Originally posted on the Bibles for America Blog.
In Romans 8, we can see that the Christian walk is a matter not of endeavoring to live a faultless, upright life but of walking according to the Spirit, who is with our spirit.
In this post we’ll discuss the crucial role of the mind related to walking according to the spirit with the help of verses and notes in the New Testament Recovery Version.
The importance of the mind in Romans 8
Let’s begin by reading Romans 8:4-6:
“That the righteous requirement of the law might be fulfilled in us, who do not walk according to the flesh but according to the spirit. For those who are according to the flesh mind the things of the flesh; but those who are according to the spirit, the things of the Spirit. For the mind set on the flesh is death, but the mind set on the spirit is life and peace.”
Immediately following verse 4, which speaks of those who walk according to the spirit, in both verses 5 and 6 the word mind is mentioned.
Let’s focus on Romans 8:6:
“For the mind set on the flesh is death, but the mind set on the spirit is life and peace.”
Note 1 helps us understand the meaning of the mind set on the flesh. The first part of the note explains:
“Lit., the mind of the flesh. In vv. 6-8 the crucial item is the mind. The mind is the leading part of the soul, which is man’s personality, his person. The mind thus represents the soul, that is, the person himself.”
God created us with three parts: a spirit, a soul, and a body. And our mind, being the leading part of our soul, represents our person.
Now let’s read the next part of the note, which explains the position of the mind:
“In this chapter the mind is neutral, being between the regenerated mingled spirit and the fallen body, the flesh. Chapters 7 and 8 show that the mind may have two different actions, by which it can cause us to be either in the spirit or in the flesh.”
Our spirit is the innermost part of our being, and our body is the outermost. Our soul is positioned right between our spirit and our body, which in the fall, was changed into the flesh of sin. So our mind is situated between our wonderful mingled spirit and our fallen flesh.
Now let’s read the rest of the note that shows us the very different consequences of where the mind is set:
“If it [the mind] relies on and attaches itself to the regenerated spirit, which is mingled with the Spirit of God, the mind will bring us into the spirit and into the enjoyment of the divine Spirit as the law of the Spirit of life (v. 2). If the mind attaches itself to the flesh and acts independently, it will bring us into the flesh, causing us to be at enmity with God and to be unable to please Him (vv. 7-8).”
Our mind, being neutral, can go in one of two directions. Where it goes and what it attaches itself to determines whether we’re in our spirit or in our flesh.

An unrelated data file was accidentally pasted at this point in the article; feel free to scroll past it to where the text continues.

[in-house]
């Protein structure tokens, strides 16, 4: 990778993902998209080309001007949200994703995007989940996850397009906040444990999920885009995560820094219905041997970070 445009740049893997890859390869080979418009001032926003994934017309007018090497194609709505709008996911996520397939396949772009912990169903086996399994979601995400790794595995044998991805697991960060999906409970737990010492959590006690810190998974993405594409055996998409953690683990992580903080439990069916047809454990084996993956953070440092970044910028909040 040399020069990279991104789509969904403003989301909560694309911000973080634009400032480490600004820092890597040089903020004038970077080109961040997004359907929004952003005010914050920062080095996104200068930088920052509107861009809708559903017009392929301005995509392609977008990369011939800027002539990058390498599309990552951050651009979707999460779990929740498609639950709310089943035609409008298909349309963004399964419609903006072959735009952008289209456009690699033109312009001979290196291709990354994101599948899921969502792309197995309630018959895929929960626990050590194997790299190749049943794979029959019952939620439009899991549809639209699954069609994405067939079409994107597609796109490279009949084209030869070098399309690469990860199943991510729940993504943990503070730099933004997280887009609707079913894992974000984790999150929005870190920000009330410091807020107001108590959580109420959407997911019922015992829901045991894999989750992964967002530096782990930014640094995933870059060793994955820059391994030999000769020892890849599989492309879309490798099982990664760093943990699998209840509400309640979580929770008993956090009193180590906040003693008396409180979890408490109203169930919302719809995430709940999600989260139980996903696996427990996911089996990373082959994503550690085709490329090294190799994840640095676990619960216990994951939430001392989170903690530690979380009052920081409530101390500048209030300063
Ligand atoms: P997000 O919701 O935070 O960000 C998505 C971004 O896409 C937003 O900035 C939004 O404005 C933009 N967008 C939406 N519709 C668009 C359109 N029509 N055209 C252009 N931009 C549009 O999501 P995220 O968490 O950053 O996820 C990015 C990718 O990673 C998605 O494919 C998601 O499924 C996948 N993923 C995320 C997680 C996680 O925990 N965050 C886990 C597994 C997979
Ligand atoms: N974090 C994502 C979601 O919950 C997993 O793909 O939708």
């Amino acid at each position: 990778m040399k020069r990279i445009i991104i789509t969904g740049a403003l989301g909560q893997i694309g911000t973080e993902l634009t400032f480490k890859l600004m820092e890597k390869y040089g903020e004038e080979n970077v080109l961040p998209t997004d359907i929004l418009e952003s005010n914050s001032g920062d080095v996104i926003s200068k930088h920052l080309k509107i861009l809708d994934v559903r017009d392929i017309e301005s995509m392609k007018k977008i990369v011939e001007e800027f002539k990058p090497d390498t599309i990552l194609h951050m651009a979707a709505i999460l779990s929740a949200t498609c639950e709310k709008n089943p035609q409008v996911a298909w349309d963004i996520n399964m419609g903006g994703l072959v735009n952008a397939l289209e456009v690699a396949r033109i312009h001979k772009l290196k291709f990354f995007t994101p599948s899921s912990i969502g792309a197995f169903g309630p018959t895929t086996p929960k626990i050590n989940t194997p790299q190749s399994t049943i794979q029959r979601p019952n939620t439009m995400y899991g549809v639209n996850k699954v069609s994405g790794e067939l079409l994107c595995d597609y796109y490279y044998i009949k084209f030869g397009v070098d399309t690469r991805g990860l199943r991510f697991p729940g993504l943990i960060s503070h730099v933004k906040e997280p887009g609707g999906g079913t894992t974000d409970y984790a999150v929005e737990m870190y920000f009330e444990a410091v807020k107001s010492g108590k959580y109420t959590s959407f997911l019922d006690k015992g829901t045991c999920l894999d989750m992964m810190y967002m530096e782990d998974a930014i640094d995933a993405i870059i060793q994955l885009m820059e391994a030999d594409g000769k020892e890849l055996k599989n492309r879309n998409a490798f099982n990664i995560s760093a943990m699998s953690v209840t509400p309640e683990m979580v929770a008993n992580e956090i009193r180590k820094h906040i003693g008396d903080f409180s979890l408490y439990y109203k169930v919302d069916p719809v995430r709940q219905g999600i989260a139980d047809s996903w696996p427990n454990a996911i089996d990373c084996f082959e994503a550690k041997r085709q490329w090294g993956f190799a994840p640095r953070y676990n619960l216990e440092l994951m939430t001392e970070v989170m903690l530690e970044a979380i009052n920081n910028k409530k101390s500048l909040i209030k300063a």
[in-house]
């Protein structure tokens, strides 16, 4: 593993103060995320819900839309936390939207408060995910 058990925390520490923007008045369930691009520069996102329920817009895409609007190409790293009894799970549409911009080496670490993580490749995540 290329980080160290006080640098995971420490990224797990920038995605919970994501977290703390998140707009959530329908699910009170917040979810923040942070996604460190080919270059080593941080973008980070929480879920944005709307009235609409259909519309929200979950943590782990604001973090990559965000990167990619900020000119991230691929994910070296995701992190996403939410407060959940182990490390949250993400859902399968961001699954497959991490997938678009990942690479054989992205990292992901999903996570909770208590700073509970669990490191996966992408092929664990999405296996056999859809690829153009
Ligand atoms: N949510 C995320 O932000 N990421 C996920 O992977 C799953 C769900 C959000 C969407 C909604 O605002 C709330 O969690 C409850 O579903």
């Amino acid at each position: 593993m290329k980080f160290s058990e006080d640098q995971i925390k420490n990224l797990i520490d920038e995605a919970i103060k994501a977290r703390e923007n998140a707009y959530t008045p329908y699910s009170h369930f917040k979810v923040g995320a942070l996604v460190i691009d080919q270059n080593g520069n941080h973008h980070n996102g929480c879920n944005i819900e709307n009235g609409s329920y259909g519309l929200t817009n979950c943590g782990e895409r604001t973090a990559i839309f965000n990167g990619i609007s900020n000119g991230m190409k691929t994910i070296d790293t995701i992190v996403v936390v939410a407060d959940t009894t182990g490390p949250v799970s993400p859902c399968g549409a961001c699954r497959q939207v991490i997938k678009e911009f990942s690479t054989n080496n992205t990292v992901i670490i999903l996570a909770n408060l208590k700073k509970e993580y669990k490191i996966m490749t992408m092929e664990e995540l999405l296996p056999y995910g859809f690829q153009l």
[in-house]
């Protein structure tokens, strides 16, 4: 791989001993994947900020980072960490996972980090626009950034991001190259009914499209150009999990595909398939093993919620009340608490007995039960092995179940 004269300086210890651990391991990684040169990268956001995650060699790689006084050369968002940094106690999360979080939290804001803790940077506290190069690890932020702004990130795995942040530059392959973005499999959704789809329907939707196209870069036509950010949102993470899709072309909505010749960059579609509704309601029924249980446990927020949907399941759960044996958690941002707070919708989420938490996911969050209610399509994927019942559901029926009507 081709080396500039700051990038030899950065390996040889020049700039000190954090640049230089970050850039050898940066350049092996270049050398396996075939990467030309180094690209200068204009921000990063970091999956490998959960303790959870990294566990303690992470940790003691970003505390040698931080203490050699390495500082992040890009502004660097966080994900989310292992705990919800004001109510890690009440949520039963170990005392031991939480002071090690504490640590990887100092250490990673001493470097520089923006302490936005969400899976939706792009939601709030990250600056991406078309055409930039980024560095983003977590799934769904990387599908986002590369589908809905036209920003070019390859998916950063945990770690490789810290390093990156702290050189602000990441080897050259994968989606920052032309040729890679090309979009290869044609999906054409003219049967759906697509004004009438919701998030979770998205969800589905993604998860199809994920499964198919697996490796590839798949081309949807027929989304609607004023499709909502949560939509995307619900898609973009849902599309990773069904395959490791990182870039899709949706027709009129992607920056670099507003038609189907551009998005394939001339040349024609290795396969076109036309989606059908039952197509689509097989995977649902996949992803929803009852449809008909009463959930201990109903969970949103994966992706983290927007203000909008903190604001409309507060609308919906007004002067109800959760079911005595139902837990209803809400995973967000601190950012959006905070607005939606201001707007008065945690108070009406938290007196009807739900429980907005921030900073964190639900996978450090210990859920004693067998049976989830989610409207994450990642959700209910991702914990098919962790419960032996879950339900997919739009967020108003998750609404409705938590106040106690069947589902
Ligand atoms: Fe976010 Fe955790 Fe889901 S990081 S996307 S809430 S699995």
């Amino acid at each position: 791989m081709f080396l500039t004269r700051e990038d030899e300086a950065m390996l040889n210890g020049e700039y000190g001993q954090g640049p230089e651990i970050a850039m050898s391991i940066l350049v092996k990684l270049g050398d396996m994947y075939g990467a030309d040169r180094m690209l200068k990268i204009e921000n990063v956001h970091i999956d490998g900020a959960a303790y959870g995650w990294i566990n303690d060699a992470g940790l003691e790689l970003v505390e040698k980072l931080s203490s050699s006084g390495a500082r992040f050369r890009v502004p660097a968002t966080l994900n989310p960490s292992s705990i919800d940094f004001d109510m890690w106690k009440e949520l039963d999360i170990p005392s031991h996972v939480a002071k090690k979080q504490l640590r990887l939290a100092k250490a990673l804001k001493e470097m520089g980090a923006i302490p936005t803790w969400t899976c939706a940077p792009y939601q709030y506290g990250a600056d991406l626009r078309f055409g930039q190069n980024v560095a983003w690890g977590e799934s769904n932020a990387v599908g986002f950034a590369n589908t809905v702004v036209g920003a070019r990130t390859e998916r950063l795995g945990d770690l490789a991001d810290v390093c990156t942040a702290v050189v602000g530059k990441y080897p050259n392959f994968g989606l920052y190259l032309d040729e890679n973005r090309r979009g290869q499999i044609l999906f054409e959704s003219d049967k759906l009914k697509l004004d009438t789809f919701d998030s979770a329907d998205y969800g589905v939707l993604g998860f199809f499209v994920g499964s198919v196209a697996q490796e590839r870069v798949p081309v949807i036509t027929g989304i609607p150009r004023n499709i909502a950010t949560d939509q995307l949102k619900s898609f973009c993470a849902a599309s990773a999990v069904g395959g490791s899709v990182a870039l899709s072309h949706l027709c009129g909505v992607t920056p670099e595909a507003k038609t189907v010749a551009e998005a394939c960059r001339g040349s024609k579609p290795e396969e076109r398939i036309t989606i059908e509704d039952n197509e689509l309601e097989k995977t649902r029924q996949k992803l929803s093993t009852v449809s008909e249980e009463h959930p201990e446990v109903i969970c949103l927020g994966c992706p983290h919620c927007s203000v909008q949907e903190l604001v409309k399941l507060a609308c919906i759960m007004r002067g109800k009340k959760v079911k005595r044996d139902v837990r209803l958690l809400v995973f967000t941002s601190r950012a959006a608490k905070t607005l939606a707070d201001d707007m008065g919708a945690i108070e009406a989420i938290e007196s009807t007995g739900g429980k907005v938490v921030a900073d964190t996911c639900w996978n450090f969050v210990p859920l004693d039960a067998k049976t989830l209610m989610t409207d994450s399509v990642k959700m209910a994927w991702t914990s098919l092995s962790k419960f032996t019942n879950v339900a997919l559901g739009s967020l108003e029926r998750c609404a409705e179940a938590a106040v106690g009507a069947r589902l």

The mind set on the flesh or on the spirit
Every day and even all day long we have a choice before us: setting our mind on the flesh or setting our mind on the spirit. Setting the mind on the flesh results in death; setting the mind on the spirit results in life and peace.
Of course, we all want life and peace, but being able to enjoy life and peace depends on where we set our mind.
Before we were saved, our spirit was dead and without Christ. We didn’t have the option of setting our mind on the spirit. We automatically acted in the flesh and spontaneously committed sins.
But based on what the apostle Paul wrote in Romans 8:6, which was written to believers in Christ, we can continue to set our mind on our flesh even after we’re saved.
How do we experience death or life and peace?
When Paul said that the mind set on the flesh is death, he wasn’t referring to physical death but to spiritual death. Similarly, setting the mind on the spirit results in inward, spiritual life and peace. We experience both spiritual death or life through some particular inward sensations.
Let’s read the first paragraph of note 2 on death and life and peace in Romans 8:6:
“Life and peace result from setting our mind on the spirit. When our mind is set on the spirit, our outward actions are in agreement with our inner man and there is no discrepancy between us and God. He and we are at peace, not at enmity (v. 7). The result is that we feel peaceful within.”
When we set our mind on the spirit, we feel inwardly peaceful, restful, satisfied, even joyful; there’s no disagreement, no controversy between us and the Lord.
Now let’s read the first part of the second paragraph:
“When our mind is set on the flesh and the things of the flesh, the result is death, which causes us to feel separated from the enjoyment of God. We feel uneasy and deadened instead of peaceful and living.”
The sense of death causes us to feel spiritually dead and separated from the enjoyment of God. Consequently, we feel uneasy, and weak. These negative feelings tell us that in whatever we’re doing, saying, or thinking, we’re not setting our mind on the spirit, and we’re not living according to the life of Christ in our spirit.